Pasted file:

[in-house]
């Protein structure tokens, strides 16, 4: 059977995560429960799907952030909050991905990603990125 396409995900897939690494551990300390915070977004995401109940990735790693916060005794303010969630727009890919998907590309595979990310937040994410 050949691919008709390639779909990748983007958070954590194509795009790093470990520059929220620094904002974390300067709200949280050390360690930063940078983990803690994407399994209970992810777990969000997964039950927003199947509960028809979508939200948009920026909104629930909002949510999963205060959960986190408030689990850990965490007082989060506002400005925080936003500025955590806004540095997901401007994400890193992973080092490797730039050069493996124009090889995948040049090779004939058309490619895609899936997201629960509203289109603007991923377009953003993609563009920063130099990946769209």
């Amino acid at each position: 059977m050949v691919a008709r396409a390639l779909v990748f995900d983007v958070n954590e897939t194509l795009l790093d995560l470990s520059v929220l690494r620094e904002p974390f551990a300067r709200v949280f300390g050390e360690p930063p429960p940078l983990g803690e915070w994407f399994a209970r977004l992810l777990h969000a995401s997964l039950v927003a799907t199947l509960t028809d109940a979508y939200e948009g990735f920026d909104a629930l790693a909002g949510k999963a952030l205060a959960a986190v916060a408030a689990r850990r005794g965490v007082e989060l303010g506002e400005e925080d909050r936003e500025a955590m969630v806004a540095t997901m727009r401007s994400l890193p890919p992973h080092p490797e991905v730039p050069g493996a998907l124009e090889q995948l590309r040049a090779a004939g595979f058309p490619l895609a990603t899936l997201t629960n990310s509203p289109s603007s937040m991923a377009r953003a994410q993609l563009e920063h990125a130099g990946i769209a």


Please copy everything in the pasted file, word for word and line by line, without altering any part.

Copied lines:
[in-house]
């Protein structure tokens, strides 16, 4: 059977995560429960799907952030909050991905990603990125 396409995900897939690494551990300390915070977004995401109940990735790693916060005794303010969630727009890919998907590309595979990310937040994410 050949691919008709390639779909990748983007958070954590194509795009790093470990520059929220620094904002974390300067709200949280050390360690930063940078983990803690994407399994209970992810777990969000997964039950927003199947509960028809979508939200948009920026909104629930909002949510999963205060959960986190408030689990850990965490007082989060506002400005925080936003500025955590806004540095997901401007994400890193992973080092490797730039050069493996124009090889995948040049090779004939058309490619895609899936997201629960509203289109603007991923377009953003993609563009920063130099990946769209």
């Amino acid at each position: 059977m050949v691919a008709r396409a390639l779909v990748f995900d983007v958070n954590e897939t194509l795009l790093d995560l470990s520059v929220l690494r620094e904002p974390f551990a300067r709200v949280f300390g050390e360690p930063p429960p940078l983990g803690e915070w994407f399994a209970r977004l992810l777990h969000a995401s997964l039950v927003a799907t199947l509960t028809d109940a979508y939200e948009g990735f920026d909104a629930l790693a909002g949510k999963a952030l205060a959960a986190v916060a408030a689990r850990r005794g965490v007082e989060l303010g506002e400005e925080d909050r936003e500025a955590m969630v806004a540095t997901m727009r401007s994400l890193p890919p992973h080092p490797e991905v730039p050069g493996a998907l124009e090889q995948l590309r040049a090779a004939g595979f058309p490619l895609a990603t899936l997201t629960n990310s509203p289109s603007s937040m991923a377009r953003a994410q993609l563009e920063h990125a130099g990946i769209a």